Maybe the reverse fixture back in September is partially to blame? That night both teams served up a classic advertisement for football with a 3-4 scoreline during a breathlessly exciting game and so anything less of a repeat of that would surely be a disappointment.
Played under a crisp blue sky the first forty-five bumbled along without either side making much of a positive impression. Indeed the most interesting aspect of the half appeared to be that Macc boss Steve King was prowling his technical area in a pair of expensive looking shoes but with no socks. A fashion faux-pas for sure.
On the pitch it was Stockport, if anyone, who looked more likely to draw first blood whilst Macclesfield appeared toothless and lacking ideas in the final third. Mid-way through the half Amari Morgan-Smith, who had made his debut in the game at Edgeley Park, had the best chance for the Silkmen but fired straight at O’Donnell in the County goal. Elsewhere Jack Mackreth looked lively for the home side, as did full-backs Jackson and Braham-Barrett. For County the gumshoe-detective faced Jon Macken and partner Danny Whitehead went about their business in a quietly efficient manner.
In the second half Macclesfield seemed perkier and a flurry of decent chances eventually led to a deserved goal from Barnes-Homer. The otherwise disappointing Keiran Murtagh whipped in a free kick that was powerfully headed home by the Macc number nine for his 18th league strike of the campaign. With tails firmly up Macc could have extended their lead but failed to take advantage of their dominance and gradually County got back into the game culminating with an equaliser from Macken when the home defence fluffed their opportunities to clear the ball and allowed the former Manchester City man to fire home from inside the box. In the final twenty minutes the result could have swung either way with both sides spurning good chances to claim the local bragging rights and the final whistle was met with more a resigned murmur of discontent rather than any sort of venom or vitriol.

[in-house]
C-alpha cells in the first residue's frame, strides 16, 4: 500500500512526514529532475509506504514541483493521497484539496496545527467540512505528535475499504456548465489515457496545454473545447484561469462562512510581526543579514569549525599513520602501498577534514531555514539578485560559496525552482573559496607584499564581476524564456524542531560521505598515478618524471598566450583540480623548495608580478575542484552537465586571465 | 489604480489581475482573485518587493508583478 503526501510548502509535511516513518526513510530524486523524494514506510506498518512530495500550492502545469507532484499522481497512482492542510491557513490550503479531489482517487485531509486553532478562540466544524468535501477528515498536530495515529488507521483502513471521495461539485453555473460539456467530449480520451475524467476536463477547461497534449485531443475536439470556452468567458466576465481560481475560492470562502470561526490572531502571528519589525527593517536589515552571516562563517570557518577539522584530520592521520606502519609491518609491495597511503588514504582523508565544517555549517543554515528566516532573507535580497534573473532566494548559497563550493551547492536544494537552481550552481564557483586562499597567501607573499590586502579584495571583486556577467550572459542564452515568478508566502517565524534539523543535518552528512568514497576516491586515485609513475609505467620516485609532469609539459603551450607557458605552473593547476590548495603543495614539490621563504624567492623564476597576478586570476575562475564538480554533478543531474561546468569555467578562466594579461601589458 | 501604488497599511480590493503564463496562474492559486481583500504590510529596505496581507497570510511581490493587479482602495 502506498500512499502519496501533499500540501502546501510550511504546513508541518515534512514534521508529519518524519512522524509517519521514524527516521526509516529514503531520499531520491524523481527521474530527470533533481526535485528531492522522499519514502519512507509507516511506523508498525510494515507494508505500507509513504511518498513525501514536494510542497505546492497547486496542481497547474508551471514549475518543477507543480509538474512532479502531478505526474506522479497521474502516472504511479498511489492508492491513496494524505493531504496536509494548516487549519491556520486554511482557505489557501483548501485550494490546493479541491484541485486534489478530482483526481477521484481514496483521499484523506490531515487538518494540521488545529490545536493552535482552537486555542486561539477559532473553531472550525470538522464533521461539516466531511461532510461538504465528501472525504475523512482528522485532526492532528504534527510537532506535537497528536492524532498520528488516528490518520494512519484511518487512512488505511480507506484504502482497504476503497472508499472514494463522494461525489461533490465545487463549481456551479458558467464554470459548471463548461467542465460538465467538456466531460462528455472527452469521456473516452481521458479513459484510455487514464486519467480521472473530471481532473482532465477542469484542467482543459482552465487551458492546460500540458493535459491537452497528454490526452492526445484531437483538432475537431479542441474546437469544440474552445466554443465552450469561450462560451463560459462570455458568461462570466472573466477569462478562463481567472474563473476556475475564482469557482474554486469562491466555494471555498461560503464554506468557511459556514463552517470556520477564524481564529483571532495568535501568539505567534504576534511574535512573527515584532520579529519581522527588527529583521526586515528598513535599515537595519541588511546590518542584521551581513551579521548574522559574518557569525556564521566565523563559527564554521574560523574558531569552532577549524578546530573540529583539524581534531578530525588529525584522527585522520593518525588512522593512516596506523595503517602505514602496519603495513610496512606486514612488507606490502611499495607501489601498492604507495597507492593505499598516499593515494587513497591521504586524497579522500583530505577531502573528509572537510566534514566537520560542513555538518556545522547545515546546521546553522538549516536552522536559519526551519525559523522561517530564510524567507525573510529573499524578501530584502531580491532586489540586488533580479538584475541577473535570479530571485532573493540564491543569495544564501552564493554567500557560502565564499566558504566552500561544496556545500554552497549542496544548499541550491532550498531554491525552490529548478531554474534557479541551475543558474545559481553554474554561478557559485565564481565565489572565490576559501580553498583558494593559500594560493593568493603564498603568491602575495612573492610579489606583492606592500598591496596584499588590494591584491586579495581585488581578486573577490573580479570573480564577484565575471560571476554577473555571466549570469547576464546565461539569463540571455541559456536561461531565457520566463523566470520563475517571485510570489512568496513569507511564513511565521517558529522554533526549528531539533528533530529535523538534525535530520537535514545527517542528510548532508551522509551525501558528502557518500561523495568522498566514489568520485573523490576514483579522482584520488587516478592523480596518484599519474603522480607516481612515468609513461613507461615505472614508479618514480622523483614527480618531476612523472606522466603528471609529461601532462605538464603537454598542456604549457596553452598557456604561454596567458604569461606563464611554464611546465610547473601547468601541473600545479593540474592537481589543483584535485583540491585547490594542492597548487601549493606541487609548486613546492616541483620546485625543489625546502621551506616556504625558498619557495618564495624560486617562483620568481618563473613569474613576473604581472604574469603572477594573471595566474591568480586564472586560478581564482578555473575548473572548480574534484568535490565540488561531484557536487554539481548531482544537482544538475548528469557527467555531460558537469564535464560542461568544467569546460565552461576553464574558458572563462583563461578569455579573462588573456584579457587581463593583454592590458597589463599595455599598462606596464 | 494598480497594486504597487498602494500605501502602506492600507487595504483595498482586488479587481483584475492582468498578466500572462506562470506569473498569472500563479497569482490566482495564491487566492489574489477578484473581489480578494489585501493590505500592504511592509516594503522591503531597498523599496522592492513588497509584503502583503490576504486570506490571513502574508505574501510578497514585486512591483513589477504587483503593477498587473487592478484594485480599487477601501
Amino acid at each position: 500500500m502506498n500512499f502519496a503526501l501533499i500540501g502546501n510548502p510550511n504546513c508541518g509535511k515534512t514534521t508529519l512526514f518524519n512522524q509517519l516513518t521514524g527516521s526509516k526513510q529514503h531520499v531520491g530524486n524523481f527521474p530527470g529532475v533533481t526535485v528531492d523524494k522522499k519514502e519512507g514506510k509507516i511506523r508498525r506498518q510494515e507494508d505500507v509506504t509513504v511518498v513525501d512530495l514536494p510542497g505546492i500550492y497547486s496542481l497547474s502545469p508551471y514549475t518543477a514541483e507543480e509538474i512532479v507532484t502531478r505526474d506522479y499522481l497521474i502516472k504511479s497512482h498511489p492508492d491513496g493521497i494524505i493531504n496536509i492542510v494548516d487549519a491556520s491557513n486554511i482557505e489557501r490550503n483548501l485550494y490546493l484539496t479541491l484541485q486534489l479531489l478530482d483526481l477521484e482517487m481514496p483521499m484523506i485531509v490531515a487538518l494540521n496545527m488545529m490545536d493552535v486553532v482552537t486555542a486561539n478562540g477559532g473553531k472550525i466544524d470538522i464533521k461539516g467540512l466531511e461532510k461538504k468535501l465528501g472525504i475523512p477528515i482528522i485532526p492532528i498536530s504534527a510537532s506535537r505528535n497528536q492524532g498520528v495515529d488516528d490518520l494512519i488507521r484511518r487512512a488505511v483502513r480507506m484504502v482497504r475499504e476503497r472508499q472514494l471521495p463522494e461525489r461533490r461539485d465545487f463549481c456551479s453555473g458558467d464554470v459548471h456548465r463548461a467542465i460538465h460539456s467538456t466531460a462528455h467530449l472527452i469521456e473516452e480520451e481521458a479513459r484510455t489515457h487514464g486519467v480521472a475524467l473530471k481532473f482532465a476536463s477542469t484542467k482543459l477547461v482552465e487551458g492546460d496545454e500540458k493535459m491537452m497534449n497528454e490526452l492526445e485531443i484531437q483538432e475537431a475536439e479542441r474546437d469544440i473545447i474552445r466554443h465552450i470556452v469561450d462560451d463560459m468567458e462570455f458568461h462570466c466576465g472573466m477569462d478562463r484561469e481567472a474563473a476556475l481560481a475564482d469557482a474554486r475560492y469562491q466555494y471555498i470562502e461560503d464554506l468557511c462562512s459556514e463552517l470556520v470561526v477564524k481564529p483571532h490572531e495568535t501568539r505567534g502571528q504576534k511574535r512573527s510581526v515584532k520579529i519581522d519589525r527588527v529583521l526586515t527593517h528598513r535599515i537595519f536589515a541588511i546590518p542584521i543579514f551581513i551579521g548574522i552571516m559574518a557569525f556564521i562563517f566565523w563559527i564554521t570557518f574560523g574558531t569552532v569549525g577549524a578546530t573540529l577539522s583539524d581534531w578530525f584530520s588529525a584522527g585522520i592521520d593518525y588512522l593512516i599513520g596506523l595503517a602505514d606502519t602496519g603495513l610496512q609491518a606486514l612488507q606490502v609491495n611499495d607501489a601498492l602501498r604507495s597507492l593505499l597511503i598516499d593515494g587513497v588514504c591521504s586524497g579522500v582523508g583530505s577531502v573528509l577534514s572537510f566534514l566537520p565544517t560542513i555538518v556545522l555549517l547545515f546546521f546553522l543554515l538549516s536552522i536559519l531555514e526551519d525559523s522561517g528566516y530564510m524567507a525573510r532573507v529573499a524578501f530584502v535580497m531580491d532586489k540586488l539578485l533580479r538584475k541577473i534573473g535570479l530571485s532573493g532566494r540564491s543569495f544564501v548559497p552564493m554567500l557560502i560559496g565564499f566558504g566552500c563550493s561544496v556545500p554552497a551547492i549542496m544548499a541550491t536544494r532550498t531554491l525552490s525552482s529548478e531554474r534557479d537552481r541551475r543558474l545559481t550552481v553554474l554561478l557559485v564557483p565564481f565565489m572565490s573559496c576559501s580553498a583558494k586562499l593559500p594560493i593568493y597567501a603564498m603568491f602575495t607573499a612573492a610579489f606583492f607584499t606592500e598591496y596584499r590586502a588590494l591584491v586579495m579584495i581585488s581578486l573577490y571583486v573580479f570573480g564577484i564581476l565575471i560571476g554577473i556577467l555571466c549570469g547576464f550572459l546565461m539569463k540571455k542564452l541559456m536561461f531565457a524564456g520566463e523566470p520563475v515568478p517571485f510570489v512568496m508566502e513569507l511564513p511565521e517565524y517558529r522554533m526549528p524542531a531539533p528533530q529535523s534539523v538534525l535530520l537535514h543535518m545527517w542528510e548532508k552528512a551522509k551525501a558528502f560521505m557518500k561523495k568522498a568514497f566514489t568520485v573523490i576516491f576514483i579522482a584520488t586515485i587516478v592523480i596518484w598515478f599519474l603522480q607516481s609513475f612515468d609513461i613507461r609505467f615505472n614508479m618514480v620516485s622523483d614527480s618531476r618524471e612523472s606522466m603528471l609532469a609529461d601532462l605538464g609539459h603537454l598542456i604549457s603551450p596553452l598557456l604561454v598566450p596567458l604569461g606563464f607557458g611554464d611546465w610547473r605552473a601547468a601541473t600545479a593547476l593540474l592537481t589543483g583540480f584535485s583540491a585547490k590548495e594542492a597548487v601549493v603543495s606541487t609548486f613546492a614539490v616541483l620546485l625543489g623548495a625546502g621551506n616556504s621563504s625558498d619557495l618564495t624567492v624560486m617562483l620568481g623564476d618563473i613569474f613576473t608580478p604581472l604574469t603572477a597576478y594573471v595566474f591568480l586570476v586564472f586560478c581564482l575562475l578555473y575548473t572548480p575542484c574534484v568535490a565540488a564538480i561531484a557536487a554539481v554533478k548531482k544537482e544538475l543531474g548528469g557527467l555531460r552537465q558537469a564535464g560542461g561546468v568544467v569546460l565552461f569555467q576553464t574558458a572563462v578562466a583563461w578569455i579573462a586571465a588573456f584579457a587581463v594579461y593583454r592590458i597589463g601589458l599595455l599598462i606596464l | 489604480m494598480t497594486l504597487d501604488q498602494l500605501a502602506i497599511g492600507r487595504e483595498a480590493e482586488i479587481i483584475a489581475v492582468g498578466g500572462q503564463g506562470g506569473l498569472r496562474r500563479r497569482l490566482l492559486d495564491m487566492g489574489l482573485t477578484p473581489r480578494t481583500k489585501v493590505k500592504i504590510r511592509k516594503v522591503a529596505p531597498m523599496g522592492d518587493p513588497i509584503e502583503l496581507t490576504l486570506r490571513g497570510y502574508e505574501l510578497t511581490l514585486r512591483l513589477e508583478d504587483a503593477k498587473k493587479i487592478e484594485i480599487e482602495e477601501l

For both sides the solitary point is of little help. Macclesfield must now view their mid-week clash with Grimsby as a must-win fixture if their outside chance of promotion via the play-offs has any chance of becoming a reality. Stockport, on the other hand, will hope that Ebsfleet fail to pick up anything from their three games in hand with which they could considerably close the gap on the hatters and drag them right back into the relegation mire.
In a parallel universe somewhere County face Barcelona this week in an exciting Champions League semi-final (but can Messi perform on a wet Tuesday night in Stockport?). In reality they face Grimsby at home on Monday lunchtime when they could do the Silkmen a huge favour by taking points off the Mariners. Two days later Macc face Grimsby themselves at the Moss Rose. There are still a fair few twists and turns left in this season regardless of the quality of opposition. Stay tuned.
Follow Scott on twitter: @FragileGang